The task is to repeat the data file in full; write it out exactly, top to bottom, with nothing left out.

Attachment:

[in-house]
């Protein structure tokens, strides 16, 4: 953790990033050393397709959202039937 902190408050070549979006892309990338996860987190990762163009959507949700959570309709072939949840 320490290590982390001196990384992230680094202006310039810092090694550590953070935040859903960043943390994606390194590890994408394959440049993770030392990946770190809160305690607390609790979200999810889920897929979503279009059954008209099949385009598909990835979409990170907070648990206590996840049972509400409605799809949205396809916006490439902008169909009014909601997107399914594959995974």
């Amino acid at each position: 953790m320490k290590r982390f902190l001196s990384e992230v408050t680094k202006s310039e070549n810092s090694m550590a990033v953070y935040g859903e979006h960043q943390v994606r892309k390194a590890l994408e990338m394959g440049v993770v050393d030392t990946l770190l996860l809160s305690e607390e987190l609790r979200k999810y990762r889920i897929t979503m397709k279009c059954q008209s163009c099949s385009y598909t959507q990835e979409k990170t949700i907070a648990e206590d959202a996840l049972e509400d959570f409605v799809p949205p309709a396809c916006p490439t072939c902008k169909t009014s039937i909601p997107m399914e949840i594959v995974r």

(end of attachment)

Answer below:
[in-house]
């Protein structure tokens, strides 16, 4: 953790990033050393397709959202039937 902190408050070549979006892309990338996860987190990762163009959507949700959570309709072939949840 320490290590982390001196990384992230680094202006310039810092090694550590953070935040859903960043943390994606390194590890994408394959440049993770030392990946770190809160305690607390609790979200999810889920897929979503279009059954008209099949385009598909990835979409990170907070648990206590996840049972509400409605799809949205396809916006490439902008169909009014909601997107399914594959995974």
């Amino acid at each position: 953790m320490k290590r982390f902190l001196s990384e992230v408050t680094k202006s310039e070549n810092s090694m550590a990033v953070y935040g859903e979006h960043q943390v994606r892309k390194a590890l994408e990338m394959g440049v993770v050393d030392t990946l770190l996860l809160s305690e607390e987190l609790r979200k999810y990762r889920i897929t979503m397709k279009c059954q008209s163009c099949s385009y598909t959507q990835e979409k990170t949700i907070a648990e206590d959202a996840l049972e509400d959570f409605v799809p949205p309709a396809c916006p490439t072939c902008k169909t009014s039937i909601p997107m399914e949840i594959v995974r």